1. New Hampshire claims to be the first of the 13 original colonies to declare its independence from Great Britain. The state did so six full months before the Declaration of Independence was signed.
2. As a nod to their revolutionary leadership, New Hampshire’s delegates were given the honor of being the first to vote for the Declaration of Independence on July 4, 1776. Twelve years later, New Hampshire was the ninth state to ratify the U.S. Constitution, thereby securing the two-thirds vote needed to make the document the law of the land.
3. Speaking of constitutions, New Hampshire still uses its original state constitution, ratified in 1784. It’s the second-oldest continuously used constitution in the country. Massachusetts’s state constitution, which holds said honor, is the oldest functioning constitution in continuous effect in the world.
4. The fourteenth President of the United States, Franklin Pierce, was the first and only president to hail from the Granite State. When Pierce was inaugurated in 1853 at the age of 48, he was the youngest man to take the office to date. Since then, he’s been out-youthed by six men: Ulysses S. Grant (46), Grover Cleveland (47), Theodore Roosevelt (42), John F. Kennedy (43), Bill Clinton (46), and Barack Obama (47).
5. New Hampshire’s motto, “Live free or die,” comes from a statement written in 1809 by the Revolutionary War General John Stark, who led the charge at the Battle of Bennington in 1777. It’s often confused with the proclamation, “Give me liberty, or give me death!” The latter was said by Patrick Henry during the Virginia Convention in 1775 as he tried to rally the Virginia militia to the revolutionary cause.
6. The first free (meaning tax-supported) public library in the world is in Peterborough, New Hampshire. The Peterborough Town Library was proposed by Reverend Abiel Abbot, Peterborough’s Unitarian minister and a library entrepreneur of sorts (he also established a juvenile library in his home and organized a dues-paying membership library in Peterborough), in 1833. The library was voted into existence at Town Meeting on April 9, 1833. The library was originally housed in Smith & Thompson’s general store, which also acted as the post office—and the postmaster acted as librarian until 1854.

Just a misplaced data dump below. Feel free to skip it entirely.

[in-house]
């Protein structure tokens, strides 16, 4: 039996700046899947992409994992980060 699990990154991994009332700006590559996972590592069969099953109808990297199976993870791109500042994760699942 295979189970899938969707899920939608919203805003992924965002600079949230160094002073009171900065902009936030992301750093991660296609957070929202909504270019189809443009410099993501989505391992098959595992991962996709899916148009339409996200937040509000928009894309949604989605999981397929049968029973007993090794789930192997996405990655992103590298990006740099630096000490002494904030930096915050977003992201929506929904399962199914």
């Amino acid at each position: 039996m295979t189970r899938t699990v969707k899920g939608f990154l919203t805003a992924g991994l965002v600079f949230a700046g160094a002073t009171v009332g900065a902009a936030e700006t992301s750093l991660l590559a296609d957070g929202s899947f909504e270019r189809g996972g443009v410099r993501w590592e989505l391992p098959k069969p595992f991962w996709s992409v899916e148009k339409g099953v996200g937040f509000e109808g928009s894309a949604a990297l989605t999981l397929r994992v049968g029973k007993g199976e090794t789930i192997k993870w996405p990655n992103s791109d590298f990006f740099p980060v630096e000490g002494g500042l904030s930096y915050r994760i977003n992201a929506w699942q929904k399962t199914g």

7. Accomplished poet, novelist, journalist, and editor Sarah Josepha Hale was born in Newport, New Hampshire. While Hale was one of the first American women novelists (her first novel, Northwood: Life North and South, was published in 1827) and served as editor of Ladies’ Magazine and Godey’s Lady’s Book for over 40 years, her most famous accomplishment is a children’s poem. Hale wrote “Mary Had a Little Lamb” in 1830.
8. For hundreds of years, the Old Man of the Mountain was New Hampshire’s pride and joy. Since its first recorded mention in 1805, the natural rock formation—five granite cliff ledges on Cannon Mountain in Franconia, New Hampshire, that appear to form a man’s haggard profile—attracted New Hampshirites and tourists alike to the White Mountains. It appears on the state seal, license plates, quarter, and postage stamps. Unfortunately, in 2003, the Old Man of the Mountain collapsed. New Hampshire residents were so heartbroken they left flowers at the mountain’s base in tribute.
9. Cannon Mountain is also home to the first passenger tramway in North America. It was constructed in 1938 and covers 2.1 miles.
10. The second-highest surface wind speed ever observed by man was recorded at the summit of Mount Washington on April 12, 1934. “There was no doubt this morning that a super-hurricane, Mt. Washington style, was in full development,” Mount Washington Observatory staff member Salvatore Pagliuca wrote in his log book that morning. By the end of the day, winds would reach a record 231 miles per hour.
11. New Hampshire’s state fruit is the pumpkin. It was chosen by Wells Memorial Elementary School in Harrisville and adopted by the General Court in 2006.
12. The first American to go to space was Alan Shepard, from East Derry, New Hampshire. He made his journey on May 5, 1961, in the Freedom 7 spacecraft. The spacecraft reached an altitude of 116 miles, and Shepard’s journey lasted a mere 15 minutes. Shepard ventured into space again 10 years later to become the fifth man to set foot on the moon.
13. New Hampshire teacher Christa McAuliffe was supposed to be the first private civilian to travel to space. She was selected from over 11,000 candidates to participate in the NASA Teacher in Space Project on July 19, 1985. She, along with the rest of the space shuttle’s entire seven-person crew, tragically died when the Orbiter Challenger exploded 73 seconds after its launch on January 28, 1986. The planetarium in Concord, New Hampshire, is named for her.
14. The very first potato planted in America took seed in Derry, known at the time as Nutfield, New Hampshire. The white potato became New Hampshire’s official state vegetable in 2013, thanks to a class of fourth graders from Derry Village Elementary School.
15. Shopping for a big ticket item? Head to New Hampshire: It’s one of five states with no sales tax.